Federal Reserve Bank of Boston President Eric Rosengren said the central bank should pursue an “open-ended” quantitative easing program of “substantial magnitude” to boost growth and hiring amid a global slowdown.
The Fed should set its guidance based on the economic outcomes it seeks and focus on buying more mortgage-backed securities, Rosengren said today in a CNBC interview. Without new stimulus, the jobless rate would rise to 8.4 percent at the end of this year and economic growth wouldn’t exceed its 1.75 percent average in the first half of the year, he said.
“What I would argue for actually is to have it open-ended, that we focus on economic outcomes,” Rosengren said. “It would be setting a quantity that you’re going to continue to buy until you get the economic outcomes that you want.”
This actually sounds a lot like what NGDP targeting proponent Scott Sumner has suggested as one option for central bank:
Let’s summarize. QE is not at all radical. It’s been used already. Why not use it systematically for the communication device that even Bernanke admits the Fed has lost and wishes he still had? “Target the forecast” is no longer radical. The Fed’s been clearly moving in that direction, step by step. And Bernanke has repeatedly emphasized that the dual mandate is taken seriously, and that the needs of the unemployed require the Fed to occasionally miss on inflation for part of a business cycle. Put it all together as follows:
The New York Fed will be instructed to buy $30 billion a week in T-securities of various maturities, until the Fed’s forecasting department is able to forecast a path of unemployment and inflation over the next 5 years that minimizes the sum of the deviation of inflation from 2% and unemployment from its long run average (or estimated natural rate.) At that point it will stop. If forecasts of inflation and unemployment change in such a way as to under or overshoot the previous expectation, the New York Fed will either buy or sell T-securities, as appropriate.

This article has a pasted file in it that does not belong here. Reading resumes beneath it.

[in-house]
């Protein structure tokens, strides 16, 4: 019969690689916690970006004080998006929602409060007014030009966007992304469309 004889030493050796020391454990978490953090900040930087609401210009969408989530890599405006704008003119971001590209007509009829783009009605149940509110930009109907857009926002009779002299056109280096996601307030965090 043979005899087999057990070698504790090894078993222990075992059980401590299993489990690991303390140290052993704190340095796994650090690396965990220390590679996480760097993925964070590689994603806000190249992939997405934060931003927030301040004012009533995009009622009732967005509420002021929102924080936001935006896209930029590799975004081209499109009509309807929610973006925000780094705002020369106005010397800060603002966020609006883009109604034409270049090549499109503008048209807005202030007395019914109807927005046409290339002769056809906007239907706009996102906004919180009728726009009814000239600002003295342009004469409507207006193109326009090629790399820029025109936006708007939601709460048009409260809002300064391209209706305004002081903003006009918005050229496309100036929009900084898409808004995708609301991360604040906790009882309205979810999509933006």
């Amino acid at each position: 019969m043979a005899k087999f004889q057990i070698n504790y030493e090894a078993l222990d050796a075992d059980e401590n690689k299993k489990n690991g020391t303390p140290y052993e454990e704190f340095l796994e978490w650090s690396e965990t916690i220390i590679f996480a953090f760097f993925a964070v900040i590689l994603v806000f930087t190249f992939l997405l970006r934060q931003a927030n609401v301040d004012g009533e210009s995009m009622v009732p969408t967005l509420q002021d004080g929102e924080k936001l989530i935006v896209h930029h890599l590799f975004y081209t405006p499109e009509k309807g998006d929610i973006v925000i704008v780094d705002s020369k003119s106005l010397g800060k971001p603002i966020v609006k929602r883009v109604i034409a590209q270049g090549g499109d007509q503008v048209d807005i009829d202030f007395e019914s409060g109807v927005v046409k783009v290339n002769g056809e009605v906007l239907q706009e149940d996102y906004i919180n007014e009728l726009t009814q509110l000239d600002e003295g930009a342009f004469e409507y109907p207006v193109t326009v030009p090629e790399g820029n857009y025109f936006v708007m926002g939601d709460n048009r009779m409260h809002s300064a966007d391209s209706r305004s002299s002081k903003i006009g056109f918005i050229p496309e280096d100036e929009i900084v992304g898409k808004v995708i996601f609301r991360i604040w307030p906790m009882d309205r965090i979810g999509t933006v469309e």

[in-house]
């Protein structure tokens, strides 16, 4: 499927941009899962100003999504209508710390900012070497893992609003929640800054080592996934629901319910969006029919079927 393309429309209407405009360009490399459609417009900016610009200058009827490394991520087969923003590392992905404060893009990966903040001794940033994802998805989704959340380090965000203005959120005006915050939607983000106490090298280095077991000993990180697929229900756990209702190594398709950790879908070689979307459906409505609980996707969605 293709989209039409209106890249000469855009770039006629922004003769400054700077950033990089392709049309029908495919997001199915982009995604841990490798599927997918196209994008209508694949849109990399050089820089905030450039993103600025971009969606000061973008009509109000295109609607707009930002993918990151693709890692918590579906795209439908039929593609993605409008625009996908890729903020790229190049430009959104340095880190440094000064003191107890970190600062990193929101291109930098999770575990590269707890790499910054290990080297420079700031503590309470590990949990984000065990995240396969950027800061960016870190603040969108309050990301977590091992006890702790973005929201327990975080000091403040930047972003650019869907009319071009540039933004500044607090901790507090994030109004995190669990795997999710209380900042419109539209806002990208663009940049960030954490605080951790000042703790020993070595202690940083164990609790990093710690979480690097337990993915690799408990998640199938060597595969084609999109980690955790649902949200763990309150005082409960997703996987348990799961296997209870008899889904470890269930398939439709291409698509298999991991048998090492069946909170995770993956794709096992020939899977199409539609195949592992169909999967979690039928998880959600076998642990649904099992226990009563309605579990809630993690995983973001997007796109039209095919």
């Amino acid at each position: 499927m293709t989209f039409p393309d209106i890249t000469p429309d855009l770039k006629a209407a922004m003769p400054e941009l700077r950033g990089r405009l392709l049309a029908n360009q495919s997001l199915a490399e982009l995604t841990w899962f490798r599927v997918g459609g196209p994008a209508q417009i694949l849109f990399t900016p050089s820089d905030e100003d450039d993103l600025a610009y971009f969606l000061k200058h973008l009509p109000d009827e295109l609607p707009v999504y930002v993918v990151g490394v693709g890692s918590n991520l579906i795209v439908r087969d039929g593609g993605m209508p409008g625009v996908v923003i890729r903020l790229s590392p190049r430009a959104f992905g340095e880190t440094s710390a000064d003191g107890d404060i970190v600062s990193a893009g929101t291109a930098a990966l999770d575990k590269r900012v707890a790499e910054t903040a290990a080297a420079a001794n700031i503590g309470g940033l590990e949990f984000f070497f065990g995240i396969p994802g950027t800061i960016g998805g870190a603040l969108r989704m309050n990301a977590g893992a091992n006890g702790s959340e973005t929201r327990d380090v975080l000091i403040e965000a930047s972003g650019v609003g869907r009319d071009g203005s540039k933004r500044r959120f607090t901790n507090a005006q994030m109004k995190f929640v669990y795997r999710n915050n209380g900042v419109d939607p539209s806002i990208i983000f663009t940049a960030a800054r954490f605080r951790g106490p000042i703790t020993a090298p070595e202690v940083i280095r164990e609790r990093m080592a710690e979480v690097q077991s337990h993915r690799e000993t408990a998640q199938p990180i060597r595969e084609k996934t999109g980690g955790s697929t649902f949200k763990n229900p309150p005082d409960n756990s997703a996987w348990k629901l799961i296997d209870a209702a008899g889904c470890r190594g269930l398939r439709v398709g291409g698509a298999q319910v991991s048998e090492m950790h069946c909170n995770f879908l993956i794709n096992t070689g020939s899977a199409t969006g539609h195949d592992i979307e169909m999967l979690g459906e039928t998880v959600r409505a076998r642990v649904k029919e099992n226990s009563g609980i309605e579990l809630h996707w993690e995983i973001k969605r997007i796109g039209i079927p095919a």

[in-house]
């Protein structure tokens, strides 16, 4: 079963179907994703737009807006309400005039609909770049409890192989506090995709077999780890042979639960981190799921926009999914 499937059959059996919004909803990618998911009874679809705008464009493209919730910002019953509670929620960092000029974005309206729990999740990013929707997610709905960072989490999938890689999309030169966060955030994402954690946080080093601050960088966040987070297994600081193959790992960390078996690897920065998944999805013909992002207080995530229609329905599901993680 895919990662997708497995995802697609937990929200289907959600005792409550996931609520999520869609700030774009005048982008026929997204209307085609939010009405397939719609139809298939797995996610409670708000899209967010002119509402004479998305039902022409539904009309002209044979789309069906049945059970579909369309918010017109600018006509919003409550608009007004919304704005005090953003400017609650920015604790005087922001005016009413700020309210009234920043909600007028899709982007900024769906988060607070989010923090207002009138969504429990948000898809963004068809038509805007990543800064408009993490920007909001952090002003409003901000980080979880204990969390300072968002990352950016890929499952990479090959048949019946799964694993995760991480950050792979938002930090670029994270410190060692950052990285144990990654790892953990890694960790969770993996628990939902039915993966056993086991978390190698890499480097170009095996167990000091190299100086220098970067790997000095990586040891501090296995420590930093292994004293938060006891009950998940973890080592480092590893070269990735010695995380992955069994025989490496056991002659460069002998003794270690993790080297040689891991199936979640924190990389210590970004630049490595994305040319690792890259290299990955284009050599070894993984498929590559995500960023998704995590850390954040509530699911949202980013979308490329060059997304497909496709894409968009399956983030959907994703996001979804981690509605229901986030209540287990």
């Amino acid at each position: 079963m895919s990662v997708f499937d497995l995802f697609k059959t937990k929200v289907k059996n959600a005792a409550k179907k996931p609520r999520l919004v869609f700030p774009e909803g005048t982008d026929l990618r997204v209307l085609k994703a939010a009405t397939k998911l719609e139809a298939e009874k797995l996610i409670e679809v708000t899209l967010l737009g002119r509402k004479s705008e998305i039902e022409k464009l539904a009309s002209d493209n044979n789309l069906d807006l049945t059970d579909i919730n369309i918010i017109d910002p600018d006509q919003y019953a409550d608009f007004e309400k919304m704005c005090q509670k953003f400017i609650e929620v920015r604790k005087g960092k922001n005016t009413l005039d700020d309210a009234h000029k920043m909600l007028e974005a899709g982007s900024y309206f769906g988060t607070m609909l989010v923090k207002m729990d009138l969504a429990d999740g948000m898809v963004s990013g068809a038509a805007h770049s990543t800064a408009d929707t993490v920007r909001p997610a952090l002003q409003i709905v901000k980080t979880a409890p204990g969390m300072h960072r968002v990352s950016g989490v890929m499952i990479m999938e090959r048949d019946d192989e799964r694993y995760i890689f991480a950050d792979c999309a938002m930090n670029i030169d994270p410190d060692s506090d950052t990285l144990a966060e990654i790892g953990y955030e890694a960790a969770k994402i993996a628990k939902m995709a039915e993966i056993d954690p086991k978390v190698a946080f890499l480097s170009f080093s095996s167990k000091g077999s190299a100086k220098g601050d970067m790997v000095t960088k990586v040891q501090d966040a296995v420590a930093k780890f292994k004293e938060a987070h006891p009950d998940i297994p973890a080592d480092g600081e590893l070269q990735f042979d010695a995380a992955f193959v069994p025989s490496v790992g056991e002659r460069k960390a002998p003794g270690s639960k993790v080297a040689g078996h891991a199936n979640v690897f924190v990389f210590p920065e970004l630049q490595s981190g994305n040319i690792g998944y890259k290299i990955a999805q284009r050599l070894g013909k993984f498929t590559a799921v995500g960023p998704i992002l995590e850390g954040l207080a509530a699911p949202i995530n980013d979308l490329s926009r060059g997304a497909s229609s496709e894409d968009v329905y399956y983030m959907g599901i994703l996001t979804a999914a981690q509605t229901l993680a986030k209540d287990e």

AEI’s Stephen Oliner, formerly an economist at the Fed for some 25 years, also thinks the central bank can do more by altering its communications strategy regarding inflation:
… assume the jobless rate is 8 percent, well above the level believed to be consistent with full employment. Assume as well that inflation is running at 2½ percent — slightly above the Fed’s target — and that the FOMC projects it to remain there for the next few years. In this scenario, the dual mandate gives the Fed the latitude to ease policy to bring down the unemployment rate, the more serious of the two target misses. However, the Fed’s behavior in recent years suggests that it would be hesitant to act.
Now, introduce a revised policy statement that says the FOMC considers inflation between 1 and 3 percent to be an acceptable range around the target. Moreover, if inflation moves outside this range, the revised statement obligates the FOMC to explain how inflation will be brought back to target within a specific time frame, say one to two years. With this policy statement in place, the FOMC would be free to ease further, provided that it expects inflation to remain below 3 percent after the easing. If this forecast proves to be wrong and inflation rises above 3 percent, the Fed would be on the hook to guide it back to target. This is a win-win compared to the current situation: more aggressive action to combat high unemployment, combined with insurance against runaway inflation.
A strategy statement with more meat than the current one would enable the Fed to pursue its dual mandate in a more balanced way, while committing the Fed to keep inflation in check. Such a statement would advance the Fed’s goal of making monetary policy more transparent, more accountable, and more effective.
While many pundits say the Fed can’t do more right now, that simply isn’t true, as the above policy ideas show. And lower interest rates are not necessarily the sign that monetary policy is loose. It can mean just the opposite as Milton Friedman once said regarding Japan’s Lost Decade(s):
As far as Japan is concerned, the situation is very clear. And it’s a good example. I’m glad you brought it up, because it shows how unreliable interest rates can be as an indicator of appropriate monetary policy.
During the 1970s, you had the bubble period. Monetary growth was very high. There was a so-called speculative bubble in the stock market. In 1989, the Bank of Japan stepped on the brakes very hard and brought money supply down to negative rates for a while. The stock market broke. The economy went into a recession, and it’s been in a state of quasi recession ever since. Monetary growth has been too low. Now, the Bank of Japan’s argument is, “Oh well, we’ve got the interest rate down to zero; what more can we do?”
It’s very simple. They can buy long-term government securities, and they can keep buying them and providing high-powered money until the high powered money starts getting the economy in an expansion. What Japan needs is a more expansive domestic monetary policy.
The Japanese bank has supposedly had, until very recently, a zero interest rate policy. Yet that zero interest rate policy was evidence of an extremely tight monetary policy. Essentially, you had deflation. The real interest rate was positive; it was not negative. What you needed in Japan was more liquidity.